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The arts fight to the death

Published: Sun, January 11, 2009 @ 12:00 a.m.

The arts fight to the death

Whether the Youngstown Playhouse can be saved to see a second half-century of performances is a question that must be answered by the arts community at-large. And it is only one of many questions facing Youngstown and surrounding communities regarding their ability to maintain dozens of theaters, galleries, acting companies, bands and orchestras.

In short, this area is attempting to maintain an artistic lifestyle that it inherited from a different, more prosperous age. It was an age when Youngstown and Warren were the homes of major corporate headquarters and living standards were high. As an entry in today’s Years Ago column notes, in 1959 — the year the Playhouse opened, production workers in Youngstown, of which there were tens of thousands, earned the third highest wage of any city in the United States.

Theaters come and go

Times have changed. Indeed, times began changing not long after the Playhouse was opened 50 years ago. It is fair to ask whether the building would have ever been built if Playhouse members had known that within a decade four major downtown theaters would go dark. Among those was the Palace, which had an excellent theatrical stage dating to its vaudeville days. It was razed in 1964.

Just as it may have been impossible to look ahead in the mid-1950s when money was being raised to build the new Playhouse, it will be difficult to puzzle out if or whether the building can be saved today.

But the prospect of its demise gives a reason for all of the competing arts entities — especially the theatrical ones — to begin discussing how they can better work together. There is a finite limit to theater patrons, which means there is a limit to how many stages can be maintained and how many opening nights can be successes.

They can resolve to work together, or go dark separately.


1Tugboat(759 comments)posted 6 years, 10 months ago

Reminds me of this experiment.....

A man sat at a metro station in Washington DC and started to play the violin; it was a cold January morning. He played six Bach pieces for about 45 minutes.

During that time, since it was rush hour, it was calculated that thousands of people went through the station, most of them on their way to work.

Three minutes went by and a middle aged man noticed there was a musician playing. He slowed his pace and stopped for a few seconds and then hurried up to meet his schedule.

A minute later, the violinist received his first dollar tip: a woman threw the money in the till and without stopping continued to walk.

A few minutes later, someone leaned against the wall to listen to him, but the man looked at his watch and started to walk again. Clearly he was late for work.

The one who paid the most attention was a 3 year old boy. His mother tagged him along, hurried but the kid stopped to look at the violinist. Finally the mother pushed hard and the child continued to walk turning his head all the time.

This action was repeated by several other children. All the parents, without exception, forced them to move on.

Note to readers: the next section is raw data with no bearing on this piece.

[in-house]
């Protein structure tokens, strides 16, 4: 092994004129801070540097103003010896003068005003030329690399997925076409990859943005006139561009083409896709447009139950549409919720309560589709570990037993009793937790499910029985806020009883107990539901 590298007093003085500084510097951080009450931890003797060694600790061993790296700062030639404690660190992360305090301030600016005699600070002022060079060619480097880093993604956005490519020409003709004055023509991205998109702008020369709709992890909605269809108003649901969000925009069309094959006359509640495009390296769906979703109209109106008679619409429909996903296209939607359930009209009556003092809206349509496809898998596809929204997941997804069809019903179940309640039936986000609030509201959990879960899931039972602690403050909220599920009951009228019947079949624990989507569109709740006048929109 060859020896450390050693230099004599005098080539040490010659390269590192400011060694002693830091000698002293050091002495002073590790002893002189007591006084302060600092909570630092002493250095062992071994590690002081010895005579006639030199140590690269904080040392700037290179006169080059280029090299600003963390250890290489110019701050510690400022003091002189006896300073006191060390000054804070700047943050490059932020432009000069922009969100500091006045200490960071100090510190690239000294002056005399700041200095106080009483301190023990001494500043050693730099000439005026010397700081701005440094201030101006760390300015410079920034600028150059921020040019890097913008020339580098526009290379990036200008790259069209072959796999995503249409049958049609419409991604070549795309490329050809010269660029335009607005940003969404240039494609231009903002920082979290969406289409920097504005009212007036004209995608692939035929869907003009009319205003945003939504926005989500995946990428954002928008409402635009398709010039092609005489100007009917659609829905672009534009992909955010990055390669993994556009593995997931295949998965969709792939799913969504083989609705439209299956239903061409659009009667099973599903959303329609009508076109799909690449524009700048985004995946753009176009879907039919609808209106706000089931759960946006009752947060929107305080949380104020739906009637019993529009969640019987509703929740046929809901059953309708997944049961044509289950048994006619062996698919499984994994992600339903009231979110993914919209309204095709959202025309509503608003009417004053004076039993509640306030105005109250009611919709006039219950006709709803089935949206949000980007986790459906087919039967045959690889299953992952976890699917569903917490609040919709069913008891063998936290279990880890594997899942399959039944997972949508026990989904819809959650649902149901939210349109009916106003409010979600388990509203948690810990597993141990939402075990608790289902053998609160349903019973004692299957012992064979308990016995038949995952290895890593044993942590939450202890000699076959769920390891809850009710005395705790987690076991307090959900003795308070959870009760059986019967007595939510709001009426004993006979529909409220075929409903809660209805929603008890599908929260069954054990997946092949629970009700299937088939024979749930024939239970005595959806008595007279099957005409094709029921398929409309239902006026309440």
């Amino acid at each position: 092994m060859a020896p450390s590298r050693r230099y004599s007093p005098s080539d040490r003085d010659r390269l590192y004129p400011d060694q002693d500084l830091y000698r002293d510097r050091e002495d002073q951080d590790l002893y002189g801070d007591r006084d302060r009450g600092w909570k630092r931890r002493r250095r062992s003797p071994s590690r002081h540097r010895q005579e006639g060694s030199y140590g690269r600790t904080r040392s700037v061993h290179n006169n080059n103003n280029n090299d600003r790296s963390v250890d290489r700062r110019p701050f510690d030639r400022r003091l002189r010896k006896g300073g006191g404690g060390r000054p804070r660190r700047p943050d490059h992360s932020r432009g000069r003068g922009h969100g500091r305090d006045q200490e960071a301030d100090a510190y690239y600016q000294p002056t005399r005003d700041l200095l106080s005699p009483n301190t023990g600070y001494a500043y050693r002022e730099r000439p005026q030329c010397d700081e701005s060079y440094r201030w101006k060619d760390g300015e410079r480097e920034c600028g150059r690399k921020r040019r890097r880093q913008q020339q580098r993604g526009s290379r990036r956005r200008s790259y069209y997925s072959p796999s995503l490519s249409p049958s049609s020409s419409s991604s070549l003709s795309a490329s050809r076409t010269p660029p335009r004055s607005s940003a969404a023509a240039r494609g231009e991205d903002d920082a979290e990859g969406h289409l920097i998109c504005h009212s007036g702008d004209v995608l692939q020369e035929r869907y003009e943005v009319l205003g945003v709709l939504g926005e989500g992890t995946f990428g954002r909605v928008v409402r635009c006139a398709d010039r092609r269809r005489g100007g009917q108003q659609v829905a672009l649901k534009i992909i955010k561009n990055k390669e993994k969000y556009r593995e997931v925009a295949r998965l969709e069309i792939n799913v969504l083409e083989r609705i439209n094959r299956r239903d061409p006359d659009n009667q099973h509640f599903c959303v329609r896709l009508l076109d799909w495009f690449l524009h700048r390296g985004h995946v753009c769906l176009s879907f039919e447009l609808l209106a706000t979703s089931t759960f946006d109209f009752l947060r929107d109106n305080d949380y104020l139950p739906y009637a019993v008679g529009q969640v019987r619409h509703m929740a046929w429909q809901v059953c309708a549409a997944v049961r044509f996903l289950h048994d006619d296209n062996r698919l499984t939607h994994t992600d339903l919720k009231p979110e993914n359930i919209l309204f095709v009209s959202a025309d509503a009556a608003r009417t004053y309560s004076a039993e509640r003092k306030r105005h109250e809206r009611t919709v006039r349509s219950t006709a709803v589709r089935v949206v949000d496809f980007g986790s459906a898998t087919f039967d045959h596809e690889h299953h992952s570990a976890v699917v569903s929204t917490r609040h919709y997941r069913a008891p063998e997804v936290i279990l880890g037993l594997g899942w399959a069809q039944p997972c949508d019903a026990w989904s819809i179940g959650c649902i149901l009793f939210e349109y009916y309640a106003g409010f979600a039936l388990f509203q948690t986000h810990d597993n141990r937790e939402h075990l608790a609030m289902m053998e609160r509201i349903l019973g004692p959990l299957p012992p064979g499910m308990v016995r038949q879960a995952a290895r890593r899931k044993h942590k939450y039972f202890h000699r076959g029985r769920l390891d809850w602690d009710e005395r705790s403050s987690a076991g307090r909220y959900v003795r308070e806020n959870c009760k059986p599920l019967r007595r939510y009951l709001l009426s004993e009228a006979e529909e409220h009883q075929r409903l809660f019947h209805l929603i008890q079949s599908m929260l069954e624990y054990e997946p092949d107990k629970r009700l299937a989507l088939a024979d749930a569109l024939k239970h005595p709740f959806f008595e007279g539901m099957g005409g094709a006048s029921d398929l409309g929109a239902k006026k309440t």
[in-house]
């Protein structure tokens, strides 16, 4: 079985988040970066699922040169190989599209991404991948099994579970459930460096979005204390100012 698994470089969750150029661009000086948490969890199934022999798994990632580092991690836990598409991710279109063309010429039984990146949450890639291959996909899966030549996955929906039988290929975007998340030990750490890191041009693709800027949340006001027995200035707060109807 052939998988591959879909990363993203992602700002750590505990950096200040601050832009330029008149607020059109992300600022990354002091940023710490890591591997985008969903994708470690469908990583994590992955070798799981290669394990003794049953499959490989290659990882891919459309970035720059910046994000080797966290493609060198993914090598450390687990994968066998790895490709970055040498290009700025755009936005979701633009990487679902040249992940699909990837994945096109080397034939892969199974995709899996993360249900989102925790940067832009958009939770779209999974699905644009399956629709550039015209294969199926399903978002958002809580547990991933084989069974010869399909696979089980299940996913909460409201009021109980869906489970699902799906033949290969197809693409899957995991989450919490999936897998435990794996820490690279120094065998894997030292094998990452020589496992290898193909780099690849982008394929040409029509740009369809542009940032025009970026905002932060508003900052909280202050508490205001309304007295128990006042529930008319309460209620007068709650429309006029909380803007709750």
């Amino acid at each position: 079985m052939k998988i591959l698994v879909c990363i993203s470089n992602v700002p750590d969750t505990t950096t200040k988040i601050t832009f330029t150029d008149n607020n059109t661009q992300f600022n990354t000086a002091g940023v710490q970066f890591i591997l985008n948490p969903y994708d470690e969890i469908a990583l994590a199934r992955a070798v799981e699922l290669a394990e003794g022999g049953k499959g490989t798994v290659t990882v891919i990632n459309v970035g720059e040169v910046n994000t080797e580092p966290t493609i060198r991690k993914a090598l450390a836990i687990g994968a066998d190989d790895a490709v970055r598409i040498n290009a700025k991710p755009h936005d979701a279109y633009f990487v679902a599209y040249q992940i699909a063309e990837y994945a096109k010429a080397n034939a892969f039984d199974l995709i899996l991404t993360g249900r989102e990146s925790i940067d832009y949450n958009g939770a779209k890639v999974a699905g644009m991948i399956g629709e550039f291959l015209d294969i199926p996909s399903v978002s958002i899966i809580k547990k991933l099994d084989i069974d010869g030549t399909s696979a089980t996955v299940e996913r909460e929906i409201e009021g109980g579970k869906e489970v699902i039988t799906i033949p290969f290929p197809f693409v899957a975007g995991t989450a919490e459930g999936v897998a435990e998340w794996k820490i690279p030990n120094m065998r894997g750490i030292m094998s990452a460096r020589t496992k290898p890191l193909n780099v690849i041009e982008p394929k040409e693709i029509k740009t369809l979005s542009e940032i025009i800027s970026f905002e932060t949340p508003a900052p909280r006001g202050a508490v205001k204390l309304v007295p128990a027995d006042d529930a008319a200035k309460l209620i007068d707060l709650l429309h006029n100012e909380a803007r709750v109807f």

In the 45 minutes the musician played, only 6 people stopped and stayed for a while. About 20 gave him money but continued to walk their normal pace.

He collected $32. When he finished playing and silence took over, no one noticed it. No one applauded, nor was there any recognition.

No one knew this but the violinist was Joshua Bell, one of the best musicians in the world. He played one of the most intricate pieces ever written with a violin worth 3.5 million dollars.

Two days before his playing in the subway, Joshua Bell sold out at a theater in Boston and the seats averaged $100.

This is a real story. Joshua Bell playing incognito in the metro station was organized by the Washington Post as part of a social experiment about perception, taste and priorities of people. The outlines were: in a commonplace environment at an inappropriate hour: Do we perceive beauty? Do we stop to appreciate it? Do we recognize the talent in an unexpected context?

One of the possible conclusions from this experience could be:

If we do not have a moment to stop and listen to one of the best musicians in the world playing the best music ever written, how many other things are we missing?

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2Askmeificare(810 comments)posted 6 years, 10 months ago

I agree with this article ( "The Arts Fight to the Death" Jan 11 2009 ). Article aside, I support regionalization, applied to manufacturing, government, etc., and yes even the arts.

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3KnowtheFacts(8 comments)posted 6 years, 10 months ago

Local performing Theatre groups DO cooperate by way of borrowing and lending costumes, stage sets, lighting instruments and a myriad of other items. The Playhouse has always been a major provider of such items. Based on our population, there are sufficient numbers to support existing theaters. The quality of performances, the selection of play and musical titles and vigorous fund-raising by its board are areas in which the current Playhouse board has faltered. Rather than be negative and condemning, let's give The Playhouse some breathing time to set its new course.

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